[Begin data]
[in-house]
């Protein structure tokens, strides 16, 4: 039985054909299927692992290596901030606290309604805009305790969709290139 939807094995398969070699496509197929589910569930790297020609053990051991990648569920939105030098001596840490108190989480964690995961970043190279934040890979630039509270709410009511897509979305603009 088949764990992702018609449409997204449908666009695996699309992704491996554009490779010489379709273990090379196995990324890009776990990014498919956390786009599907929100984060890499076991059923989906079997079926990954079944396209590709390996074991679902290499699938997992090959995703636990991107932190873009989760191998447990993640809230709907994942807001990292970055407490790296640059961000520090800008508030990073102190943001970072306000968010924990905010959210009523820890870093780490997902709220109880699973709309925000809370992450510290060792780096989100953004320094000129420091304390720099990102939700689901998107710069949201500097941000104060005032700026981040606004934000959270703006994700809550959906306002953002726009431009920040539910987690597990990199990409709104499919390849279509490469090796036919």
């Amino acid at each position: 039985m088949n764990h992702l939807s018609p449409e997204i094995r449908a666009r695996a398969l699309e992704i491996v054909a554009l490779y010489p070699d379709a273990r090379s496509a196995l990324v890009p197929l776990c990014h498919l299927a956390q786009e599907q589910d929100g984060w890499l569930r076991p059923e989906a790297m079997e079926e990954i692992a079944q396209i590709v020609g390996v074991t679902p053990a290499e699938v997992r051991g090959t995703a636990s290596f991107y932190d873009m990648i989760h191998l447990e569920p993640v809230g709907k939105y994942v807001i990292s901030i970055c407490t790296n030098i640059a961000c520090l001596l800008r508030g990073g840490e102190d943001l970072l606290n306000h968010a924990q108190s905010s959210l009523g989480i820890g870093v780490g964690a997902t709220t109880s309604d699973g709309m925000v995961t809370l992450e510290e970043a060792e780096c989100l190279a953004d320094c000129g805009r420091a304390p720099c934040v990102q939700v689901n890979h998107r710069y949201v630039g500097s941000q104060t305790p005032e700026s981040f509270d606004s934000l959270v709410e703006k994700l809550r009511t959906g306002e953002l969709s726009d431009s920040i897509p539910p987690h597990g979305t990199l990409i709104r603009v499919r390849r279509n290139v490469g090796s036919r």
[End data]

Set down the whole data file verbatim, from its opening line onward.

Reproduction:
[in-house]
């Protein structure tokens, strides 16, 4: 039985054909299927692992290596901030606290309604805009305790969709290139 939807094995398969070699496509197929589910569930790297020609053990051991990648569920939105030098001596840490108190989480964690995961970043190279934040890979630039509270709410009511897509979305603009 088949764990992702018609449409997204449908666009695996699309992704491996554009490779010489379709273990090379196995990324890009776990990014498919956390786009599907929100984060890499076991059923989906079997079926990954079944396209590709390996074991679902290499699938997992090959995703636990991107932190873009989760191998447990993640809230709907994942807001990292970055407490790296640059961000520090800008508030990073102190943001970072306000968010924990905010959210009523820890870093780490997902709220109880699973709309925000809370992450510290060792780096989100953004320094000129420091304390720099990102939700689901998107710069949201500097941000104060005032700026981040606004934000959270703006994700809550959906306002953002726009431009920040539910987690597990990199990409709104499919390849279509490469090796036919």
């Amino acid at each position: 039985m088949n764990h992702l939807s018609p449409e997204i094995r449908a666009r695996a398969l699309e992704i491996v054909a554009l490779y010489p070699d379709a273990r090379s496509a196995l990324v890009p197929l776990c990014h498919l299927a956390q786009e599907q589910d929100g984060w890499l569930r076991p059923e989906a790297m079997e079926e990954i692992a079944q396209i590709v020609g390996v074991t679902p053990a290499e699938v997992r051991g090959t995703a636990s290596f991107y932190d873009m990648i989760h191998l447990e569920p993640v809230g709907k939105y994942v807001i990292s901030i970055c407490t790296n030098i640059a961000c520090l001596l800008r508030g990073g840490e102190d943001l970072l606290n306000h968010a924990q108190s905010s959210l009523g989480i820890g870093v780490g964690a997902t709220t109880s309604d699973g709309m925000v995961t809370l992450e510290e970043a060792e780096c989100l190279a953004d320094c000129g805009r420091a304390p720099c934040v990102q939700v689901n890979h998107r710069y949201v630039g500097s941000q104060t305790p005032e700026s981040f509270d606004s934000l959270v709410e703006k994700l809550r009511t959906g306002e953002l969709s726009d431009s920040i897509p539910p987690h597990g979305t990199l990409i709104r603009v499919r390849r279509n290139v490469g090796s036919r």